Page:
When the Soviet Union disintegrated in December 1991, the world was shocked as the once major global power split into 15 separate countries. Cañon City, having already established a sister city with Cuidad Serdán, Mexico, and in the process of establishing another with Kahoku, Japan, jumped at the chance for a third sister city relationship. With the Soviet Union disbanded, this became a possibility. According to Sister Cities International a sister city relationship “is a broad-based, long-term partnership between two communities in two countries. A relationship is officially recognized after the highest elected or appointed official from both communities sign off on an agreement to become sister cities.” A resolution supporting a sister city relationship with Valdai, Russia was passed by the Cañon City Council in May 1992. The invitation was delivered to Valdai by board member Charles Walser who visited Russia in June of 1992.
Valdai is located in the Novgorod Oblast, 240 miles northwest of Moscow. Historically, a major industry of the city was bell making, from big church bells to small coachman bells. When the mayor of Valdai, Anatoly Jakovlevich Favorsky, and other delegates arrived in Cañon City to formalize the sister city agreement, their gifts to the city included a set of bells. One of their major industries now is based around a plant that produces optical products according to the official website of the Administration of the Valdai Municipal District [in Russian]. The agreement was finalized in December 1992 and programs began moving forward quickly.
Many programs were focused on students and throughout the years, many Fremont County exchange students have gone over to Russia and Russian students have visited here. Delegates between the two cities have also frequently visited one another. The delegation from Cañon City in 1995 participated in the 500th anniversary celebration of Valdai which included historical reenactments featuring an appearance of Catherine the Great. The goal for the delegations from both cities was that the trips would be economically, politically, and culturally beneficial.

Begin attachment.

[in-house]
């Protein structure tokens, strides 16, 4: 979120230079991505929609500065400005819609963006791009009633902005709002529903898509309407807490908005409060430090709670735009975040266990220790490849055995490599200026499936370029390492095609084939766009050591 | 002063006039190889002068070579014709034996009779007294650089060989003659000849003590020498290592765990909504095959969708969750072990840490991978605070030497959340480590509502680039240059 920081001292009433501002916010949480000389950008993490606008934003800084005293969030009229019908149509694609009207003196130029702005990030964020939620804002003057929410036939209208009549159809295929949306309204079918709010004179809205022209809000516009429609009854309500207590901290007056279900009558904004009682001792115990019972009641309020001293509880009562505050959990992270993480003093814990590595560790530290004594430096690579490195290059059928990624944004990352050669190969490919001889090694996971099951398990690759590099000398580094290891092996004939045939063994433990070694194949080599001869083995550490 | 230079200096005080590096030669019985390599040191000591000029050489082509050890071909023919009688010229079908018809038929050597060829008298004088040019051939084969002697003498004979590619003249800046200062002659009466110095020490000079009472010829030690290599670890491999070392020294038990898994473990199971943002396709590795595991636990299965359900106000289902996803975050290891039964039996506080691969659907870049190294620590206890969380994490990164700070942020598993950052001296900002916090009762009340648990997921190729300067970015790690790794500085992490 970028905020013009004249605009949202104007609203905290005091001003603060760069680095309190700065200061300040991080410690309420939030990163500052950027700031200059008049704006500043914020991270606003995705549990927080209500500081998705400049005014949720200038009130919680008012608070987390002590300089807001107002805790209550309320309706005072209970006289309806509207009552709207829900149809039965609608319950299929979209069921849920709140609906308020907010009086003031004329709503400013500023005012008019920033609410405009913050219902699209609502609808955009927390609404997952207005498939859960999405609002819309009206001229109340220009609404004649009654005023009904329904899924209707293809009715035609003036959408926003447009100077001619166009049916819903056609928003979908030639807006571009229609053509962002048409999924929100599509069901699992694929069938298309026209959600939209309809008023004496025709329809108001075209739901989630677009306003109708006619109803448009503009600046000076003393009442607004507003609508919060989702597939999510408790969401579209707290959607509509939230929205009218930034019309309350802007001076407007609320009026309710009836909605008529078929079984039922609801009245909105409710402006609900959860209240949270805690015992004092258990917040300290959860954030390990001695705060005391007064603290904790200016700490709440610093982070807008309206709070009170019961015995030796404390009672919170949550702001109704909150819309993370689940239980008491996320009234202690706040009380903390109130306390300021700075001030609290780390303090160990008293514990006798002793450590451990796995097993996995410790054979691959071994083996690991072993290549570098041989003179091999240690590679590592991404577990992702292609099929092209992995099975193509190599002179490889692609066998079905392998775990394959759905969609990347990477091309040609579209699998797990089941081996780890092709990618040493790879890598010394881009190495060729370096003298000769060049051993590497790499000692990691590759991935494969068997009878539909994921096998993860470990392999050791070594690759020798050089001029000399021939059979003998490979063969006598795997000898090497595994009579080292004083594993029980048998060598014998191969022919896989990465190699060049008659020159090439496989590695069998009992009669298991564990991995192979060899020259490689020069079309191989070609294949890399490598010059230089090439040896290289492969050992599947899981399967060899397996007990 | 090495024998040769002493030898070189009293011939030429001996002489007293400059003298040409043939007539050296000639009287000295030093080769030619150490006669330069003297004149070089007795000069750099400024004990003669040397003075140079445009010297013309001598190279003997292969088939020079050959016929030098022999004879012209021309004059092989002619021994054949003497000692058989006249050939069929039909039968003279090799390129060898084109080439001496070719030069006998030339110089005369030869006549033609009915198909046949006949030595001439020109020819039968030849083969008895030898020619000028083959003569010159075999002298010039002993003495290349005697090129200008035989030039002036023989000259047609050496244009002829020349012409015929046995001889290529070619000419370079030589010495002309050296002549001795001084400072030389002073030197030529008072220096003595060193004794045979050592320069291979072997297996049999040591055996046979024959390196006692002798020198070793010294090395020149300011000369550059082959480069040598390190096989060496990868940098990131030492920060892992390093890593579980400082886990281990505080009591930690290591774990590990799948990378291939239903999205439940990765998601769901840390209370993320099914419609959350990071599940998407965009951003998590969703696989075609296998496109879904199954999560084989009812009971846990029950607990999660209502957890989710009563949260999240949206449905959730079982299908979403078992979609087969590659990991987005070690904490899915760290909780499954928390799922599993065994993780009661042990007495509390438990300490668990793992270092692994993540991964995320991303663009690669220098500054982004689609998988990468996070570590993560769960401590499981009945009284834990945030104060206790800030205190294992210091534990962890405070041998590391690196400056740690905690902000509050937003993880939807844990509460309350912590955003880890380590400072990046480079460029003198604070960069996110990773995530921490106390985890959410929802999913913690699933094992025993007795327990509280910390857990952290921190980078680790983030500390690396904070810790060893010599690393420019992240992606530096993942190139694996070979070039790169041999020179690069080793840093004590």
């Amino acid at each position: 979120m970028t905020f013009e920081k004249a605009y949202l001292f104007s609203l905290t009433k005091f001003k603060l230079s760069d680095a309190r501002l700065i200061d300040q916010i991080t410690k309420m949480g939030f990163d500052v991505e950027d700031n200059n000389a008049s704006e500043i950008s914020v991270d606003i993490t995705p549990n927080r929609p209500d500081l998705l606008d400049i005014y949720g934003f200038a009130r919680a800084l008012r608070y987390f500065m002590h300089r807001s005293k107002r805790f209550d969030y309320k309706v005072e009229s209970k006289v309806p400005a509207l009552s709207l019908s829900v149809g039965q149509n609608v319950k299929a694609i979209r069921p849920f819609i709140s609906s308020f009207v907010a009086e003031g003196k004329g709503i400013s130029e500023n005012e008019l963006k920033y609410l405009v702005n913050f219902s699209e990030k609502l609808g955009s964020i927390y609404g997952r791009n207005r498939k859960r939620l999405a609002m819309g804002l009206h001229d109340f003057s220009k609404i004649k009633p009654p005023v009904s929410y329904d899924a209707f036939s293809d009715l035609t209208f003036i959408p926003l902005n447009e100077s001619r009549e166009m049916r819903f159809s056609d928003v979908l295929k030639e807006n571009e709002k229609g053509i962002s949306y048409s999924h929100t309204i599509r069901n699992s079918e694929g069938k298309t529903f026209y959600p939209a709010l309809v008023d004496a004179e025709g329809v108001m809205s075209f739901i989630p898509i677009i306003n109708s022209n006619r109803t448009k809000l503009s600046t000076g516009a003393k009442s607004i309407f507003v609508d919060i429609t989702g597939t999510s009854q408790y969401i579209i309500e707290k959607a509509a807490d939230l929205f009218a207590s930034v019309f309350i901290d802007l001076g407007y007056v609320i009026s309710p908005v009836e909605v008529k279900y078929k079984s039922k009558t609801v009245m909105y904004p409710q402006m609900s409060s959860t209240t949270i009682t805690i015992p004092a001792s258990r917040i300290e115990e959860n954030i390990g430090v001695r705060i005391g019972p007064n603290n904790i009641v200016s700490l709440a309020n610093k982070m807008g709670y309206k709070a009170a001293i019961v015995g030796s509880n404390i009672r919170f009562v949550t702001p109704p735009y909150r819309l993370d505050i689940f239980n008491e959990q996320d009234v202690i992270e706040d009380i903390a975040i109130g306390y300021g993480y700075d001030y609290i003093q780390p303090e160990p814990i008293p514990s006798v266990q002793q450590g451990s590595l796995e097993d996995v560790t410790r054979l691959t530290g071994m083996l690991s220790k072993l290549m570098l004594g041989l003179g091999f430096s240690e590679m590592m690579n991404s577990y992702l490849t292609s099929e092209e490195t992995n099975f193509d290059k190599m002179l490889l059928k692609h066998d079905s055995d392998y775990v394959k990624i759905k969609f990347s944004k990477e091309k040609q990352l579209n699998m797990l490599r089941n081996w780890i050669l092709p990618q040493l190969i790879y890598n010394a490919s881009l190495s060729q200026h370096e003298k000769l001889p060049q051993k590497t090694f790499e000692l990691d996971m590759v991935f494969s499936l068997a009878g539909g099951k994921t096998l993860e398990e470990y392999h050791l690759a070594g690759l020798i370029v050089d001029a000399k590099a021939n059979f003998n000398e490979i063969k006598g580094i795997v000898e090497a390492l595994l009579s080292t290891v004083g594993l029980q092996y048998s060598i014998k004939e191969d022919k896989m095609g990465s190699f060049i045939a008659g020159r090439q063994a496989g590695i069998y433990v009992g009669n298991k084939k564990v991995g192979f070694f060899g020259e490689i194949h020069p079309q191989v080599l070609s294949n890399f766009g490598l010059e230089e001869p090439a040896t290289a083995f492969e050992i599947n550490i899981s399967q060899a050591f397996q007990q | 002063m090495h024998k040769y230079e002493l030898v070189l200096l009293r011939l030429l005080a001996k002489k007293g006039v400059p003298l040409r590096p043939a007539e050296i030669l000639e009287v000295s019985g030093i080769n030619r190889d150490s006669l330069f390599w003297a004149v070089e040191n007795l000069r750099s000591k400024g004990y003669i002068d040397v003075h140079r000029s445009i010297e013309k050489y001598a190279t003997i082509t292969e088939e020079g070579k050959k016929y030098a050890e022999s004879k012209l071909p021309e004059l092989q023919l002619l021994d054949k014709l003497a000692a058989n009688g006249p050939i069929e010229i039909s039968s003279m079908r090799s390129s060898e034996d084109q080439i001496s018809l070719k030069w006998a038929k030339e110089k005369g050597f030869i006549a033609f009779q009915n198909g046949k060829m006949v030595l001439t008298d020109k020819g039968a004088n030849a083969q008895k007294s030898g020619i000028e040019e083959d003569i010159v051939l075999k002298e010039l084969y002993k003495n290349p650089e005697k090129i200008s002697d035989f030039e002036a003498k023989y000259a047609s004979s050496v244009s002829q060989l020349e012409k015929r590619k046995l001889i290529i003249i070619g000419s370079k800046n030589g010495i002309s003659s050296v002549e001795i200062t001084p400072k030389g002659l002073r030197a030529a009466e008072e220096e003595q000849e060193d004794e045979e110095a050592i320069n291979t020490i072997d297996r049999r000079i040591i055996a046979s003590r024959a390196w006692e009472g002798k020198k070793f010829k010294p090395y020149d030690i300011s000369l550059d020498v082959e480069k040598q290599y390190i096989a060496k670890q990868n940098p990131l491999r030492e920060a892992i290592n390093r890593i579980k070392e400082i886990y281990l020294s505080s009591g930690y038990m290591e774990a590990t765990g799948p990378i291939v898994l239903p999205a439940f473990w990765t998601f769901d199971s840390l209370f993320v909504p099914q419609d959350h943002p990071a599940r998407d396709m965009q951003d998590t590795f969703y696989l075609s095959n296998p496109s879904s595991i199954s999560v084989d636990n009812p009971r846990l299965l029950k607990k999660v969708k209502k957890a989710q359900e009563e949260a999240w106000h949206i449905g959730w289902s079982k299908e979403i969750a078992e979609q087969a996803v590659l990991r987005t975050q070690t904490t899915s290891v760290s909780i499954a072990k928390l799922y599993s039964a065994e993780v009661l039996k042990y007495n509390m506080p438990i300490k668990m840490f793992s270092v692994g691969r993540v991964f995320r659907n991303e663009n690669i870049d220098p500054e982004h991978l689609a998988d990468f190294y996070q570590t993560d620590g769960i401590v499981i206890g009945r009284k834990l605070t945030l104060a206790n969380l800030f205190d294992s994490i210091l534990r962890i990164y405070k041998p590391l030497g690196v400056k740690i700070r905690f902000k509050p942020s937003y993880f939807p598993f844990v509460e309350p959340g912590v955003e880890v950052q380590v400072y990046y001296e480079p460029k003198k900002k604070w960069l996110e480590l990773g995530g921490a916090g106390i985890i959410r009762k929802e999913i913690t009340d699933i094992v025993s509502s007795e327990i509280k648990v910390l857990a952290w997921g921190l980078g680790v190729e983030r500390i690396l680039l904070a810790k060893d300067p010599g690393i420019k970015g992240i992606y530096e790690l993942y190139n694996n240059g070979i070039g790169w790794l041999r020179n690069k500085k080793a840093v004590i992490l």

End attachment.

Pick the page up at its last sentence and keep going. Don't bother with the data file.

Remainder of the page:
One successful program was a police exchange funded by a grant from the Bureau of Educational and Cultural Affairs. According to an article in the Cañon City Daily Record on December 4, 1997, the program was designed to “provide the Valdai Police Department and citizen volunteers with training in community policing, citizen assisted law enforcement and youth-oriented drug abuse prevention”. Members from the Valdai police department traveled to Cañon City for training and then members of the Cañon City Police Department had the chance to visit Valdai. It allowed the departments to see how the other functioned and learn from one another.
Sister city relationships allow cultures to be shared, community involvement to be fostered, and bring people together. If you have any photos you are willing to share of the trips between the delegations of Valdai and Fremont County, feel free to contact the museum at email@example.com or call us at (719) 269-9036.
The information presented in this article is compiled using research conducted by the Royal Gorge Regional Museum and History Center.